Nov. 10 2010 10:54 AM

Lila Downs has an exquisite voice and unique heritage

Lila Downs

When Lila Downs takes the stage, her audience has to catch its breath. She’s an arresting sight. With her onyx-black braids, sharp cheekbones and vibrant garb, she looks like she just stepped out of a Frida Kahlo painting.

“I realized early on that I could be a beautiful singer,” explains Downs, one of Mexico’s most fascinating musical exports. “But that’s not enough for me.”

Downs, 43, the daughter of a Mixtec mother and Scottish- American father, is referring to her unusual voice. It’s throaty and thick, exotic but also elastic, bending easily around everything from ancestral Mesoamerican songs to jazz standards.

It’s imperfect, but exquisite.

The surface beauty of Downs’ voice gives way to something far more complex—not tortured, exactly, but mysterious and deeply human. “I write songs about issues that concern me,” she says. “That’s what I look for in music and art and literature.”

Her music, rooted in traditional Mexican ranchera with a global fusion feel, is rich with emotion and empathy. When she was a girl growing up in Oaxaca, Downs first learned of the hard plight of Mexican migrants—a subject that shows up in her songs. “I was watching my mother’s store when a man came in and asked me to translate a death certificate of someone who died trying to cross the border,” she recalls.

Later, as a young teen, she lived with her father—a professor of art and cinema—in southern California for several years before returning to Oaxaca after high school. Once back, she discovered that her unusual heritage was hardly a cause for celebration among locals.

“I felt split,” she says. “Especially since my father was Anglo-American and my mother is native Indian, as well as being Mexican. In Mexico there is a lot of discrimination against being native. I was so different than everybody else. Part of the whole story that I have is trying to find myself.”

When she was 16, she suffered an awful loss. Her father died of a heart attack in front of her during a visit to Oaxaca, leaving her to grapple with grief and anger. She rebelled against her mother and fled to Minnesota, her father’s home state, where she studied voice and anthropology, with a particular emphasis on the Mixtec people.

“That really helped me sort things out and put them in a historical perspective and put them in context,” she says.

While anthropology proved enlightening, music was an obvious career choice for Downs, whose mother had been a cabaret singer for a spell.

“I loved to sing when I was very young,” she says. “[My mother] said when I was 7, I’d sing around the house constantly. My father was an artist, so there would always be people over. They’d invite me to play at quinceañeras. Later, I’d play with mariachis.”

Her father also listened to jazz—John Coltrane, Miles Davis, Thelonious Monk. “I have a deep sense of love for that music,” Downs says. “I met my husband [saxophonist Paul Cohen] and started to perform in clubs and wanted to do standards. I wondered, What will people think about a Mexican singer doing jazz? It didn’t make much sense—and still doesn’t!” “But,” she continues, “that’s the freedom of music. It’s really about having the openness and strength and seeing it as freedom to find where the language takes you—and about being truthful with emotions and expressing anger or love or whatever you’re going through.”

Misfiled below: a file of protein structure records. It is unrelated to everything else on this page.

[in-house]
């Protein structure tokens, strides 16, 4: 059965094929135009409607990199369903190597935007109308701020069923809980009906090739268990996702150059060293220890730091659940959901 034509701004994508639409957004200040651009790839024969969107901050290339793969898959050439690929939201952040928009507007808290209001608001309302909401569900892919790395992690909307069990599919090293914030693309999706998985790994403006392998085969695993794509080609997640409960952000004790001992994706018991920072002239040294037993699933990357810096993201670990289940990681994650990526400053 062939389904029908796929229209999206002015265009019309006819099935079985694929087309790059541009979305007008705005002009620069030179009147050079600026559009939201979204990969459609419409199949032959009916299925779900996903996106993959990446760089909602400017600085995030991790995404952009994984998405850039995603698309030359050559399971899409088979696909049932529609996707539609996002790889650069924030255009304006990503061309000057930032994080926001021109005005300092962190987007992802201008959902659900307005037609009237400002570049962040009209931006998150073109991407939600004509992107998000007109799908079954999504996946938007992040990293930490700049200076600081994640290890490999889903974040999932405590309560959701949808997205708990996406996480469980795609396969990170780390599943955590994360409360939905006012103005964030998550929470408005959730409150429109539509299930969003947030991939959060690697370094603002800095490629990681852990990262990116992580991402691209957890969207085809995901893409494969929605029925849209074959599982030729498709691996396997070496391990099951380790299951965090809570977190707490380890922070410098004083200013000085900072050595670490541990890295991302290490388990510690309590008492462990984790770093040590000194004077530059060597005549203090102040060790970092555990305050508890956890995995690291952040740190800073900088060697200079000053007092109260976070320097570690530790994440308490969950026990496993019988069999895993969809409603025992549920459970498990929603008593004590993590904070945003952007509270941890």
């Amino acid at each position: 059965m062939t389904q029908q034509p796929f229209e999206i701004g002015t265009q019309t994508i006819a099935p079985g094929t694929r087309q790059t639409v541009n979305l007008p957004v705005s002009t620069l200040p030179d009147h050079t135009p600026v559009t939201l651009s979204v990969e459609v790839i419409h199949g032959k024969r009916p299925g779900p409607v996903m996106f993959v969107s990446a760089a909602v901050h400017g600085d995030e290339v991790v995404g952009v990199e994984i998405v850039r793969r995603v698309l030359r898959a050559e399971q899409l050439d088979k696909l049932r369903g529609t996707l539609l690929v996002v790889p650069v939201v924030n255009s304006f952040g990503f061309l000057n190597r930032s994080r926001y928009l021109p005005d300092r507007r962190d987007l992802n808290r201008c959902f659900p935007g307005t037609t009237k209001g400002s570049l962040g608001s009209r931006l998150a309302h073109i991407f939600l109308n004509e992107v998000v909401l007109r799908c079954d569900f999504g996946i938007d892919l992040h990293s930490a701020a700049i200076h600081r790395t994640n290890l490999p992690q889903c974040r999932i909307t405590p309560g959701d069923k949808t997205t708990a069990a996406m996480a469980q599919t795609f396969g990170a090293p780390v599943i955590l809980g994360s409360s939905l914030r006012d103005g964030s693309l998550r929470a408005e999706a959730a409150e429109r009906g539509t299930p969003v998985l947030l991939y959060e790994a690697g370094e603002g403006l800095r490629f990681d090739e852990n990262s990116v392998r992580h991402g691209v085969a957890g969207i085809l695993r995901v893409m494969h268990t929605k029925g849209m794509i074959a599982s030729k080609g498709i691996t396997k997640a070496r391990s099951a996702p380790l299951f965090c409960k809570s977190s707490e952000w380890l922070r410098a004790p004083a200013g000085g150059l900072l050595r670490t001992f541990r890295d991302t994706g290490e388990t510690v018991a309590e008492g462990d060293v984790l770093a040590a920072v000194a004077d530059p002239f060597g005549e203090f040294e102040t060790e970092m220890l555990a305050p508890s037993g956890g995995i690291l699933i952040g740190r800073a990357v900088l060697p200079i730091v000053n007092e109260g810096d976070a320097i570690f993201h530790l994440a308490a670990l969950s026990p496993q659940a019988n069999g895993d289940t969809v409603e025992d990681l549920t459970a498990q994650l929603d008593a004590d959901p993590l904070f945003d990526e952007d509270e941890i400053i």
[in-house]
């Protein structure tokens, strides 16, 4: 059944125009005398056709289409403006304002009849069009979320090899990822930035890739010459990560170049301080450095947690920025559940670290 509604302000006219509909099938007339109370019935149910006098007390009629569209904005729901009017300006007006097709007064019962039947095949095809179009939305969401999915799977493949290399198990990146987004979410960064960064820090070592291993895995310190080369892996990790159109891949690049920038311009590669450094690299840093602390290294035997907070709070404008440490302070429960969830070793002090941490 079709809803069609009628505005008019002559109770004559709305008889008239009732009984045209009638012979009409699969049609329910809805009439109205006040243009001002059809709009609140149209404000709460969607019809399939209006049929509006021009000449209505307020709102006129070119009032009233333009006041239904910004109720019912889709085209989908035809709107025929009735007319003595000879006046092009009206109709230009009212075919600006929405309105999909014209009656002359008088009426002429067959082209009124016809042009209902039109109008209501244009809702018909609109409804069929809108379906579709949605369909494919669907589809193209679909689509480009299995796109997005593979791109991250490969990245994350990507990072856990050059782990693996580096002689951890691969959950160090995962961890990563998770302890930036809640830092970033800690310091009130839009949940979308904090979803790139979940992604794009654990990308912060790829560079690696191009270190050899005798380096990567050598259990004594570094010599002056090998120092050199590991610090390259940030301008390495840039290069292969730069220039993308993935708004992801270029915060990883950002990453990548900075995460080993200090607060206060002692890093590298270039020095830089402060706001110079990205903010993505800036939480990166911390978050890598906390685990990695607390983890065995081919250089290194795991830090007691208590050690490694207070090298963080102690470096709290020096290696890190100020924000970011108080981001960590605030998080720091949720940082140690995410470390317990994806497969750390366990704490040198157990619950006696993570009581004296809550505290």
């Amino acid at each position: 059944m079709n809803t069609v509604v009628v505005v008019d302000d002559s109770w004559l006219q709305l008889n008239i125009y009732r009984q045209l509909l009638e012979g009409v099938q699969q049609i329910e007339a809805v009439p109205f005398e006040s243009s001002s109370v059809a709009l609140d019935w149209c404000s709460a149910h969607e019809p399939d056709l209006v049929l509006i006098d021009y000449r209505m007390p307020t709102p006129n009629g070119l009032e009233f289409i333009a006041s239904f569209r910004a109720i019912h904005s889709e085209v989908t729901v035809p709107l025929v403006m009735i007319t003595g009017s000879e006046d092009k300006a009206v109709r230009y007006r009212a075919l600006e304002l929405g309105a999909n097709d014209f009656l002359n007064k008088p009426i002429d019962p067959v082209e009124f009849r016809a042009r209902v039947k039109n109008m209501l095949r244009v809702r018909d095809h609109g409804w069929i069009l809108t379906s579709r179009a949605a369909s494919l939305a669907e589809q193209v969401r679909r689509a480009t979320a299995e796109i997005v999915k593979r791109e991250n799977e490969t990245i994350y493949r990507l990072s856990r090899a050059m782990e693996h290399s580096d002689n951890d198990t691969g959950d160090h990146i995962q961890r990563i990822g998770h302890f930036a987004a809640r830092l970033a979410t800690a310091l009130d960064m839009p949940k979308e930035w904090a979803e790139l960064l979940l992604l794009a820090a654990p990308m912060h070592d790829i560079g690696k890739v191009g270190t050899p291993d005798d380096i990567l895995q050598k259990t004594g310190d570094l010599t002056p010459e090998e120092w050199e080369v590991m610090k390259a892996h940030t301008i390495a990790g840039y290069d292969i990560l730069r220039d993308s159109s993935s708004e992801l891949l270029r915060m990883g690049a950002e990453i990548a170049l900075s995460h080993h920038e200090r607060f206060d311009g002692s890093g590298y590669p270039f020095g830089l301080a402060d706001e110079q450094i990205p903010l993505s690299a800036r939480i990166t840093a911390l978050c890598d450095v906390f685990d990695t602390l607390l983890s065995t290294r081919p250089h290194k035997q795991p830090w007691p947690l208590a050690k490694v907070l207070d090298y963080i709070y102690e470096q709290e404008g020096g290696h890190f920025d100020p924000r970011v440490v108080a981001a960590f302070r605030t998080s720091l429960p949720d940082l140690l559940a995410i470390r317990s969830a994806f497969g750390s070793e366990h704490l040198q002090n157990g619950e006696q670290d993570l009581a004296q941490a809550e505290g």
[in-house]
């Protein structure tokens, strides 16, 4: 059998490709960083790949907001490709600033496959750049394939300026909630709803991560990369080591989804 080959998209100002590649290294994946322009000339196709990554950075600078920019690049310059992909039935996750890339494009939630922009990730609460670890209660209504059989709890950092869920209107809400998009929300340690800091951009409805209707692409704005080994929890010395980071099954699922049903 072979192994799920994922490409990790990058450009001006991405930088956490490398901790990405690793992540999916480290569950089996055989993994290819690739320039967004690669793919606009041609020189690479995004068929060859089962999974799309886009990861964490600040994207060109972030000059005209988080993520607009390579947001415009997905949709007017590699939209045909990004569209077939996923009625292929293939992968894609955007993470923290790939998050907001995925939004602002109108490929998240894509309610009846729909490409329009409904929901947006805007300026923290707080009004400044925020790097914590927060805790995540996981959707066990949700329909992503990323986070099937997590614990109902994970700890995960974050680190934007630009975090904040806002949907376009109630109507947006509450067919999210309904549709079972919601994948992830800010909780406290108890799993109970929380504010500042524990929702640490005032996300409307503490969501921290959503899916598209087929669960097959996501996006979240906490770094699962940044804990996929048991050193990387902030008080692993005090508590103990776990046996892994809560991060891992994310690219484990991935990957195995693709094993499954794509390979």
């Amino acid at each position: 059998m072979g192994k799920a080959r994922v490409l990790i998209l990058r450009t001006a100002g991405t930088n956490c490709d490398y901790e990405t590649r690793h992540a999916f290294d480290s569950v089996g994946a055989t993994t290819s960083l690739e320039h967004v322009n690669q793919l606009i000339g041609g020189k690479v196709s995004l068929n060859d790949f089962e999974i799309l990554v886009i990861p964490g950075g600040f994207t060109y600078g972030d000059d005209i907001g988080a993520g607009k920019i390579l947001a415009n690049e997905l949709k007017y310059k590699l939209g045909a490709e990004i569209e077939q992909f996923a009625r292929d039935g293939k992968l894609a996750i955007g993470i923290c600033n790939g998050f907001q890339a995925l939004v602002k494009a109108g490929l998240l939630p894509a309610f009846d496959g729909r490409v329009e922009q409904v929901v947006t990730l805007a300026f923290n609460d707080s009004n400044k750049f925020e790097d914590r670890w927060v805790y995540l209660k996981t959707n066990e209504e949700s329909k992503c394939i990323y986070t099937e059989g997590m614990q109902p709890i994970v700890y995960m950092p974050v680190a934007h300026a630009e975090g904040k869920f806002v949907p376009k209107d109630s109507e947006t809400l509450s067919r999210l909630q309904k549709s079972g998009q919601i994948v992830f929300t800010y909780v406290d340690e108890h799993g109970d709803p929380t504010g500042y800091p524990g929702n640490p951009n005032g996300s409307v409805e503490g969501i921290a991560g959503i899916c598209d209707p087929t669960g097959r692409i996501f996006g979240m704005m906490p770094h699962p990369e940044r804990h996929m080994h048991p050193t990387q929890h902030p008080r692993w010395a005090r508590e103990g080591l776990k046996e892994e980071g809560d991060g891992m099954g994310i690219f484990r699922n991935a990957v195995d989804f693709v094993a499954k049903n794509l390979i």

Fittingly, Downs found a much wider audience after appearing in the 2002 film Frida, both in a cameo and on the soundtrack. Her music has a similar feel to Kahlo’s work, revealing a wide breadth of cultural and personal pain and passion.

When Downs performs, it almost seems theatrical, like she’s playing a character. “Sometimes people in North America perceive that,” she counters. “It may be a Latin American thing. We’re much more dramatic about interpretation. If we don’t really feel a piece, we’re not taken seriously.”

This sense of drama rules her latest release, Lila Downs y La Misteriosa en Paris—Live a FIP. “We wanted to do a live recording for so long,” she explains. “We recorded so many times and were never happy. Then National Radio France offered to do a recording. There are audience favorites played in a very different way than 10 years ago.”

At her show at House of Blues this week, she’ll include songs from her upcoming Sins and Miracles, an album inspired by the paintings done on retablos and altar votives. She’s also working on a musical version of Like Water for Chocolate.

Downs, who splits her time between New York and Mexico, says she’s particularly looking forward to playing San Diego.

“The border audience is very loving,” she explains.

“They’re open about playing with genres and to stories that might be frowned upon in other places. The border feels like coming home.”

Lila Downs plays at House of Blues on Thursday, Nov. 11.